Theo Kamecke was for many years a filmmaker of award-winning documentaries whose subjects ranged from astronauts to coal miners, rodeo cowboys to nuclear scientists.  He was in NASA's Mission Control during the first moonwalk and has been attacked by wasps in the heart of the Amazon.  In the course of making films he often encountered objects and materials that fascinated him.  While perusing some stacks of discarded electronic circuit boards one day, his life changed course.

During the nearly 30 years of working with the circuitry he has collected, Kamecke's creations have found their way into numerous private collections, selected museums, and even a spot just outside James Cameron's office.  Reclamation Nation caught up with Theo Kamecke and got to hear first hand about the evolution of his unique art form...
RN:   Theo, we want to thank you for taking the time to offer some insights into your work here today.  Works like yours have the power to inspire people in lasting and transformative ways.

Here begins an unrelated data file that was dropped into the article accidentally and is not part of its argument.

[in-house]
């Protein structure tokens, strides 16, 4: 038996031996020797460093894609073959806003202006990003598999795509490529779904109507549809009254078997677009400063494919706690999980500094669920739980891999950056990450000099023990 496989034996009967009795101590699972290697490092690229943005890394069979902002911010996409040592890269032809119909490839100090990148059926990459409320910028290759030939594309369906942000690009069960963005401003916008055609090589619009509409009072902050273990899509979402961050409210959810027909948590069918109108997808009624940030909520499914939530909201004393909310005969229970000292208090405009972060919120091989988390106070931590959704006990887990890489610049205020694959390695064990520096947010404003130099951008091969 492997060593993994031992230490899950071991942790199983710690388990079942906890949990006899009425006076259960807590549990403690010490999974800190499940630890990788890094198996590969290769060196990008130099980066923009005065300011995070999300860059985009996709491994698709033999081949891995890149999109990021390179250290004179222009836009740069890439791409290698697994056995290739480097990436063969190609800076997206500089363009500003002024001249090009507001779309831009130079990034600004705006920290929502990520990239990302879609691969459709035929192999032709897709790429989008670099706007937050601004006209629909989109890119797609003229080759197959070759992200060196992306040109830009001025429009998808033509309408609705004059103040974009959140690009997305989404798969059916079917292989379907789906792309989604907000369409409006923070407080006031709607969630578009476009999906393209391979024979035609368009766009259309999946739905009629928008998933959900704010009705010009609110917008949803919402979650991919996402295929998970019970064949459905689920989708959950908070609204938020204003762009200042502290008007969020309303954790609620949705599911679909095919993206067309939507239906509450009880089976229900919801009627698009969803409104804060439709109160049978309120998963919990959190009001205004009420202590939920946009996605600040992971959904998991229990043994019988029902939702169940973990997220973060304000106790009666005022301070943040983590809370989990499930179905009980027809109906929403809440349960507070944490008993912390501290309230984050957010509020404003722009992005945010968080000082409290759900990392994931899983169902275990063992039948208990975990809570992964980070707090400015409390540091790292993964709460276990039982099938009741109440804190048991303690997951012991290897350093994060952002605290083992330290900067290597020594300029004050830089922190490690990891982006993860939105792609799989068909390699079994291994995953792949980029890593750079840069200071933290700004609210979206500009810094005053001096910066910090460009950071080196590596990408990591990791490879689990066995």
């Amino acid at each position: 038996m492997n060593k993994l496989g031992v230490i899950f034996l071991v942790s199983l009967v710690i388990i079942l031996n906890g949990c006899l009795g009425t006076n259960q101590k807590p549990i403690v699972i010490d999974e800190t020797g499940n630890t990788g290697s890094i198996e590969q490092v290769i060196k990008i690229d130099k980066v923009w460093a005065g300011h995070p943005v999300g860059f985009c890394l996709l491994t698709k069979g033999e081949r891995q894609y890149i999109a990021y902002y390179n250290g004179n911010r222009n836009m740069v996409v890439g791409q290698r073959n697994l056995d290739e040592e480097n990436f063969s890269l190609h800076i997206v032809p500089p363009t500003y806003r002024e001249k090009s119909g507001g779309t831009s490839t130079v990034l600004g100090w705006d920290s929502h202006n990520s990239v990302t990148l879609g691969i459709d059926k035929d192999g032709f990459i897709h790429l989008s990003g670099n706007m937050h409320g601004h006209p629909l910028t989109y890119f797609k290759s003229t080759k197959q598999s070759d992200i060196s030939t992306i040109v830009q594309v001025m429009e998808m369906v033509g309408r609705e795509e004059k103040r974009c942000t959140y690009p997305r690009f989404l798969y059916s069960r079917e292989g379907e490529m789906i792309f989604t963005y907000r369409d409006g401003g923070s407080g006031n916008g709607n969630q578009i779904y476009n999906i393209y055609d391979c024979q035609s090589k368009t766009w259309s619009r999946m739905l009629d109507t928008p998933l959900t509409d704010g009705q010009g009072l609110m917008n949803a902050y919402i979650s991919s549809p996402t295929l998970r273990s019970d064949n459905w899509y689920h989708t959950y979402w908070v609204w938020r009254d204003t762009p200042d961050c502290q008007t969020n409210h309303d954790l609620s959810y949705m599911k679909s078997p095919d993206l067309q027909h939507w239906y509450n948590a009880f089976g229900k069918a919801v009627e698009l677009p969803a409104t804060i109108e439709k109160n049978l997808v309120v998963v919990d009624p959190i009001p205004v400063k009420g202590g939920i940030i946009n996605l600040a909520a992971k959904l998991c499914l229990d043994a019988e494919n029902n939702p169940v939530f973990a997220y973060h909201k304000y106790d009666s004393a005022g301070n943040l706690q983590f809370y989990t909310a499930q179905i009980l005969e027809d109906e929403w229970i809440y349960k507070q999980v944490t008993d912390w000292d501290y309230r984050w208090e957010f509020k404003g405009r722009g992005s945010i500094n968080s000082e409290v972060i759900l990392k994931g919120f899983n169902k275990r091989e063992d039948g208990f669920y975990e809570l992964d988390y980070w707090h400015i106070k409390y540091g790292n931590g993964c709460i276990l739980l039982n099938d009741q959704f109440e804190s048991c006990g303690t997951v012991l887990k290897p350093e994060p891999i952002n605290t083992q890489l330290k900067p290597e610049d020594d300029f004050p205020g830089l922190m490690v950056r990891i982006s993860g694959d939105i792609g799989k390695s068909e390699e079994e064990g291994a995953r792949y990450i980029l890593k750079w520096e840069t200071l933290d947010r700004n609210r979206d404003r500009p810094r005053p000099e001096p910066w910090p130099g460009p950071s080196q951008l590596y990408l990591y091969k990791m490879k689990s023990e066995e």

TK:   Thank you, and by the way I think what you and your organization are doing is beautifully sending minds in the right direction.

RN:   We do hope so.  First off, where is your studio?  Manhattan?

TK:   No, no, I'm a little more than two hours north of the City.  I have cows for neighbors.

RN:   We've read that you've amassed many tons of vintage circuitboards that you now house at your studio.  Where did you get all of it?  Or perhaps first I should ask, why did you collect it?

TK:   For me, inspiration doesn't come gradually ...

Your Page Title